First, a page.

“Goodbye, Farewell and Amen” was the title of the final episode of M*A*S*H, my favorite childhood television show. It could also be the title of some of the sadder days I’ve experienced as a veterinarian. A recent article in the New York Times addressed some of the moral and ethical dilemmas surrounding end-of-life care and euthanasia for our pets.
Euthanasia is often a necessary conclusion to our pets’ lives. People frequently wonder how difficult it must be to put dogs and cats to sleep, but the reality is that most veterinarians see euthanasia as a gift. We have the ability to tell our pets “I love you so much, that I’m not going to let you suffer any more.” Personally, I feel that veterinarians have a unique imperative, in that we have the legal and moral authority to euthanize animals with terminal illnesses. We also have the moral responsibility to help counsel our clients about when it’s time to make this difficult decision for their pets. As veterinarians, we are advocates for our patients, and we help give Fluffy a voice when clients are overwhelmed with the emotional decisions before them.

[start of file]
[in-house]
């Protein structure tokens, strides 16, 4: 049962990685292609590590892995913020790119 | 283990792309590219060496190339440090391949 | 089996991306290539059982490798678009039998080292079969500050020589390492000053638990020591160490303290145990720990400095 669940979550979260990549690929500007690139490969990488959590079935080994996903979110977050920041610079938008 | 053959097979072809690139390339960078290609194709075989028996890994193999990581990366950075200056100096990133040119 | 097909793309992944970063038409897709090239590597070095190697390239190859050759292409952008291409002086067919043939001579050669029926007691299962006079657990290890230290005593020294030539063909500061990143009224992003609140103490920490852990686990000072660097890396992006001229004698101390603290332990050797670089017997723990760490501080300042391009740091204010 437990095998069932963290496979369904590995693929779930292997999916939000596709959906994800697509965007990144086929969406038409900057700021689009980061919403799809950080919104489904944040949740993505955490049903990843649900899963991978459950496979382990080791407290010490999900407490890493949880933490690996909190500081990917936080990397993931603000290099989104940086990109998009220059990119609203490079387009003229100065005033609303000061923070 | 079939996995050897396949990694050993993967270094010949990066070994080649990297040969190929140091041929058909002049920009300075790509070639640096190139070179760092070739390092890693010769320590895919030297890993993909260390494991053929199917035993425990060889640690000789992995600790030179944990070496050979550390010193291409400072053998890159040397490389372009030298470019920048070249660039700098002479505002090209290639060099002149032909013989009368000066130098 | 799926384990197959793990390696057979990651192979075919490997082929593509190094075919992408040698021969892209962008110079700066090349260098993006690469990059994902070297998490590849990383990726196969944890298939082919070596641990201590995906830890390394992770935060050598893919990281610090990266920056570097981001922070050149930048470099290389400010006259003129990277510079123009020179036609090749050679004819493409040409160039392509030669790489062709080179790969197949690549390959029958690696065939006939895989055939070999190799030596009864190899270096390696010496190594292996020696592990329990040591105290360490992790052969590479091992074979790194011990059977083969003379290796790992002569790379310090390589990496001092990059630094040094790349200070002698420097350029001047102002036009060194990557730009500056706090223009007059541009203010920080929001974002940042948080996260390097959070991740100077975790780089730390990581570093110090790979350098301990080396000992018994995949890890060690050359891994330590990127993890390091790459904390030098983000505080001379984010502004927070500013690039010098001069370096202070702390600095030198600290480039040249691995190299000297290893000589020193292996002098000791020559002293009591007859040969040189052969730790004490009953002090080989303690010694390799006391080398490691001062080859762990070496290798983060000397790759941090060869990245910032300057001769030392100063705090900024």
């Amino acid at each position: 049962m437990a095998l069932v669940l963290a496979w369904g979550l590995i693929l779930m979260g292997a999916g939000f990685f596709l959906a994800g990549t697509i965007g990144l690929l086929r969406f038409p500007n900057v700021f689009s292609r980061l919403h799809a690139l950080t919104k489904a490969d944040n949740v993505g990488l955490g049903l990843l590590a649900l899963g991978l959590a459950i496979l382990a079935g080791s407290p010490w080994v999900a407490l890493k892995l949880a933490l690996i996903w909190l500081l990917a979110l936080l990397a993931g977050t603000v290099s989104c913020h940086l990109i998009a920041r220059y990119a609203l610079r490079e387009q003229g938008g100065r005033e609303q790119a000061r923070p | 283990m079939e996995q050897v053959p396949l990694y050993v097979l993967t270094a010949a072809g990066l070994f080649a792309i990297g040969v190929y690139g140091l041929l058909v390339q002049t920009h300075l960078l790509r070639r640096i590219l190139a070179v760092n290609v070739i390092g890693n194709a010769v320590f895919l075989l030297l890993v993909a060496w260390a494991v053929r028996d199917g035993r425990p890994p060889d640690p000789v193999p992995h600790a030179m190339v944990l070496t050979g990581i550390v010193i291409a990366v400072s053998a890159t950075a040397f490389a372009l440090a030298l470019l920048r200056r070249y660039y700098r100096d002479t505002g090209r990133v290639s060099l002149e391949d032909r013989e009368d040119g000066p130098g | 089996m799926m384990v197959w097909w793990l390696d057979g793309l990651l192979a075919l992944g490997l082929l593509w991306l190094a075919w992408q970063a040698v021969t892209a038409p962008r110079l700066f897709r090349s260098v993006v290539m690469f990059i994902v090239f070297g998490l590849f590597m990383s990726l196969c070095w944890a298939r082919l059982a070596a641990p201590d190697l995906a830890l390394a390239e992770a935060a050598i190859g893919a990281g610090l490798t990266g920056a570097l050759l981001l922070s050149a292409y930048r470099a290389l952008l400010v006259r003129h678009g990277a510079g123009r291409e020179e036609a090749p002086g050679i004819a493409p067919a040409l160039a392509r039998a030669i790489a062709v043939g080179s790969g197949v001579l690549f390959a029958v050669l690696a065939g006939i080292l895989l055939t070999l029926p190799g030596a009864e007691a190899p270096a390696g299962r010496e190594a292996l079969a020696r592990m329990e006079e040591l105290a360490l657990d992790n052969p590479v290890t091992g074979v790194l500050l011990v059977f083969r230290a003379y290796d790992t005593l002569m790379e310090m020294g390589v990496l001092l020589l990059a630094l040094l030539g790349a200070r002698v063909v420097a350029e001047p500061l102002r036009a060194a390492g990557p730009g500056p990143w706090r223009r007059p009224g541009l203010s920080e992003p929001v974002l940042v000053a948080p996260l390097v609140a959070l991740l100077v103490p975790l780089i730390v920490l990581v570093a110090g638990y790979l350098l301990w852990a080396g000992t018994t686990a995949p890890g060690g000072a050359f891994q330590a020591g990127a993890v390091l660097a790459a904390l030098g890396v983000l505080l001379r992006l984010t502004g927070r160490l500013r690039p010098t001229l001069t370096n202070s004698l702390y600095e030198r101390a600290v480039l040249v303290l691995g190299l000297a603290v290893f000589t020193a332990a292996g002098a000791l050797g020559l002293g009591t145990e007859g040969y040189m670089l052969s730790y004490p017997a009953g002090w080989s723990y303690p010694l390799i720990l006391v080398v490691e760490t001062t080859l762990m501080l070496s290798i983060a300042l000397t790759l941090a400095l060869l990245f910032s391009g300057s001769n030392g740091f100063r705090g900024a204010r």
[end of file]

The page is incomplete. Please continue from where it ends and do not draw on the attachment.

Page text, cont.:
Most clients tell me that we treat our animals more humanely than we treat our humans, since euthanasia is not a viable option for people with terminal diseases. And most clients express relief and thanks, once we’ve made the final decision to ease Fluffy’s suffering.
Some euthanasias are more difficult than others, but none are easy. Even through my tears, I walk away from these appointments with a sense of peace, knowing I can offer my patients and clients a serene “goodbye, farewell and amen.”